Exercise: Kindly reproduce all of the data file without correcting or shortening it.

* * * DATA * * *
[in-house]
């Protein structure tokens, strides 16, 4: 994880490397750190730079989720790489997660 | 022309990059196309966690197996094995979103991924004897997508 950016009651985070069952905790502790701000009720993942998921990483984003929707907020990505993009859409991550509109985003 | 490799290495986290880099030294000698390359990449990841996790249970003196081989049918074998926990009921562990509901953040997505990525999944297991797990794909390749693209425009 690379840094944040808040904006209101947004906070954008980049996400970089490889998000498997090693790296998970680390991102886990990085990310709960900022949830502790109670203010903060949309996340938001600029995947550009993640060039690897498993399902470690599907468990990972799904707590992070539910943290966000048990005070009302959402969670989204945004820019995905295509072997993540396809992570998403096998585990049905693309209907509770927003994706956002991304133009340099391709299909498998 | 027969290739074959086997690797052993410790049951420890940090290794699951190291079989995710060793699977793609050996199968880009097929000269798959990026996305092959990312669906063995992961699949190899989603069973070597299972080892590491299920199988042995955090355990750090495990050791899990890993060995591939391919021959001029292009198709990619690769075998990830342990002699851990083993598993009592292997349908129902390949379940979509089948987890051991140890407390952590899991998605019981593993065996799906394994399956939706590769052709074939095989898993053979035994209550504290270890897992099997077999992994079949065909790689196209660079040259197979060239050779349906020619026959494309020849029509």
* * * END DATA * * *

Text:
[in-house]
């Protein structure tokens, strides 16, 4: 994880490397750190730079989720790489997660 | 022309990059196309966690197996094995979103991924004897997508 950016009651985070069952905790502790701000009720993942998921990483984003929707907020990505993009859409991550509109985003 | 490799290495986290880099030294000698390359990449990841996790249970003196081989049918074998926990009921562990509901953040997505990525999944297991797990794909390749693209425009 690379840094944040808040904006209101947004906070954008980049996400970089490889998000498997090693790296998970680390991102886990990085990310709960900022949830502790109670203010903060949309996340938001600029995947550009993640060039690897498993399902470690599907468990990972799904707590992070539910943290966000048990005070009302959402969670989204945004820019995905295509072997993540396809992570998403096998585990049905693309209907509770927003994706956002991304133009340099391709299909498998 | 027969290739074959086997690797052993410790049951420890940090290794699951190291079989995710060793699977793609050996199968880009097929000269798959990026996305092959990312669906063995992961699949190899989603069973070597299972080892590491299920199988042995955090355990750090495990050791899990890993060995591939391919021959001029292009198709990619690769075998990830342990002699851990083993598993009592292997349908129902390949379940979509089948987890051991140890407390952590899991998605019981593993065996799906394994399956939706590769052709074939095989898993053979035994209550504290270890897992099997077999992994079949065909790689196209660079040259197979060239050779349906020619026959494309020849029509």